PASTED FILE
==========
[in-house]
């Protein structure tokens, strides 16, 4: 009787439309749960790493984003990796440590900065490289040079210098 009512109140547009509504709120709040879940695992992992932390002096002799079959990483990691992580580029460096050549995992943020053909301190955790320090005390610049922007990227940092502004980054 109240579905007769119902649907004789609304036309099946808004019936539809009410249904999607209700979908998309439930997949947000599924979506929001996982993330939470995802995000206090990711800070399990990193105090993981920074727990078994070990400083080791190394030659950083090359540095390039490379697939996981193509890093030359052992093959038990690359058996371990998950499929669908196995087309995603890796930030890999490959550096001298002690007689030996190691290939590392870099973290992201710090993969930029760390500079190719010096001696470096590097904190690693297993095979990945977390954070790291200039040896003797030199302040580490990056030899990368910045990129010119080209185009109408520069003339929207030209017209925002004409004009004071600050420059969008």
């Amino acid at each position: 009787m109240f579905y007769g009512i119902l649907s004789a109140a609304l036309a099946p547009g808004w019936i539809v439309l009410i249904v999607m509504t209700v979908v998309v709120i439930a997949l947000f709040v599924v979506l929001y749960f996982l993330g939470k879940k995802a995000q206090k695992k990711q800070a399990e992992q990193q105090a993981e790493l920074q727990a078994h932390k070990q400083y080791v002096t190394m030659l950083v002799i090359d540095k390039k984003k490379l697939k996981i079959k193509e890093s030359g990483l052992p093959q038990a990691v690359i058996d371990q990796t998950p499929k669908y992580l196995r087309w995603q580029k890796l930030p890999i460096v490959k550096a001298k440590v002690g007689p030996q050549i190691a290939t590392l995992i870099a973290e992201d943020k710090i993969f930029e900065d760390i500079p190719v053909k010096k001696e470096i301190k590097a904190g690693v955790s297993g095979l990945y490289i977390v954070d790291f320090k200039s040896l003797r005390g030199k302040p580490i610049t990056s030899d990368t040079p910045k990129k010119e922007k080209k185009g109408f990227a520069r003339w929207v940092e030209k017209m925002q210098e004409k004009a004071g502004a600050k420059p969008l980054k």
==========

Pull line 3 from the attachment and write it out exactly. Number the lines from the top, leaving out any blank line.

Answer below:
């Amino acid at each position: 009787m109240f579905y007769g009512i119902l649907s004789a109140a609304l036309a099946p547009g808004w019936i539809v439309l009410i249904v999607m509504t209700v979908v998309v709120i439930a997949l947000f709040v599924v979506l929001y749960f996982l993330g939470k879940k995802a995000q206090k695992k990711q800070a399990e992992q990193q105090a993981e790493l920074q727990a078994h932390k070990q400083y080791v002096t190394m030659l950083v002799i090359d540095k390039k984003k490379l697939k996981i079959k193509e890093s030359g990483l052992p093959q038990a990691v690359i058996d371990q990796t998950p499929k669908y992580l196995r087309w995603q580029k890796l930030p890999i460096v490959k550096a001298k440590v002690g007689p030996q050549i190691a290939t590392l995992i870099a973290e992201d943020k710090i993969f930029e900065d760390i500079p190719v053909k010096k001696e470096i301190k590097a904190g690693v955790s297993g095979l990945y490289i977390v954070d790291f320090k200039s040896l003797r005390g030199k302040p580490i610049t990056s030899d990368t040079p910045k990129k010119e922007k080209k185009g109408f990227a520069r003339w929207v940092e030209k017209m925002q210098e004409k004009a004071g502004a600050k420059p969008l980054k």